Young Artist Apprenticeship Program

young-artist-apprenticeship

Young Artist Apprenticeship Program

Blaffer Gallery, the Art Museum of the University of Houston
120 Fine Arts Building
Houston, TX 77204-4018
Phone: 713-743-9526
Fax: 713-743-9525
E-mail: kveneman@uh.edu
URL:http://www.blafferartmuseum.org

Focus: Media and Visual Arts, Photography

Annual Number Participating: 22-24

Ages: High School

Annual Budget: $20,000

Partners:

Funders:

"Blaffer Gallery, the Art Museum of the University of Houston, has a foot in both the art and university worlds. When seeking a solution to connect the gallery more closely with its surrounding community, the museum devised a program that reflects its dual allegiances. The gallery’s Young Artist Apprenticeship Program (YAAP) simultaneously promotes the artistic development and higher education of its teenaged participants.

YAAP is an after-school program that runs four days a week for six weeks. Each semester, the gallery selects a dozen apprentices—sophomores, juniors, and seniors from nearby high schools. These students undergo a rigorous application process and must demonstrate both artistic skill and motivation.

“We don’t have the resources to reach massive amounts of people. But what we can provide is an intensive experience for a small number of students who will benefit tremendously,” explains Curator of Education Katherine Veneman.

Gallery staff work with the program’s two artist mentors to develop a curriculum centered on the museum’s current contemporary art exhibition. Under the mentors’ guidance, apprentices tackle a series of increasingly complex assignments designed to encourage them to use the exhibition’s themes as starting points for their own artistic explorations. The apprentices work in a dedicated, on-campus studio, where they have access to a wide array of media. The process motivates participants to push their artistic boundaries, creating striking works that are displayed in a public show at the Blaffer Gallery.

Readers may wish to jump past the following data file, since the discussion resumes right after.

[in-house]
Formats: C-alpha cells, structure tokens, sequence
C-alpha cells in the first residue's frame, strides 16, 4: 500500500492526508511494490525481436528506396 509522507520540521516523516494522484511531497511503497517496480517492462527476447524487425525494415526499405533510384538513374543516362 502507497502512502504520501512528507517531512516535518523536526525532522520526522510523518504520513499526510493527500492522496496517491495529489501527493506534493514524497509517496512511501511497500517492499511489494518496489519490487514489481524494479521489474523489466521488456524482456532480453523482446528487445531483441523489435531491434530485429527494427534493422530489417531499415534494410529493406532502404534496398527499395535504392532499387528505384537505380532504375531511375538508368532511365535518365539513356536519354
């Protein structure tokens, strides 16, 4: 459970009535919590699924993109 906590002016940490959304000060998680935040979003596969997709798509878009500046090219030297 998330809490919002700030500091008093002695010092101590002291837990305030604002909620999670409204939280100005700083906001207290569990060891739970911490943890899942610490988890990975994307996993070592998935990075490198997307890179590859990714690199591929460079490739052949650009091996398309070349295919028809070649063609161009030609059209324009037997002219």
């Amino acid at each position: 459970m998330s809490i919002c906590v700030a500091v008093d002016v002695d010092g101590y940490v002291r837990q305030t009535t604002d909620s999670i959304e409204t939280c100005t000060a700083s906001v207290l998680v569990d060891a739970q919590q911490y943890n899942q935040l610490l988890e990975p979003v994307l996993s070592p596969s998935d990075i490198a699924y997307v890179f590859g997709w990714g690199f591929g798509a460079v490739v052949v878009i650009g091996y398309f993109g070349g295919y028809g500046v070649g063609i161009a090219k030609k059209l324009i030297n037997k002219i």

Through their program involvement, apprentices realize that art “can convey ideas that are powerful and socially relevant and important to everyone, not just them,” Veneman explains. At the same time, students gain experience in working on projects that require a sustained focus in a collaborative environment—skills essential not only for artistic achievement, but also for college success.

“Whether or not art is the ultimate career path, the Apprenticeship Program exposes the students to the intense level of dedication required of higher education and encourages them to contemplate their educational destinies,” points out Blaffer Gallery Director Claudia Schmuckli. As an incentive to make college part of that destiny, partial scholarships are awarded each semester to top apprentices."

“When we first see the students, they are hesitant to engage with us, each other, and their work. But by the end of the course, we see them transform into individuals who can confidently interact with the world around them.”

Audrey Herber Artist Mentor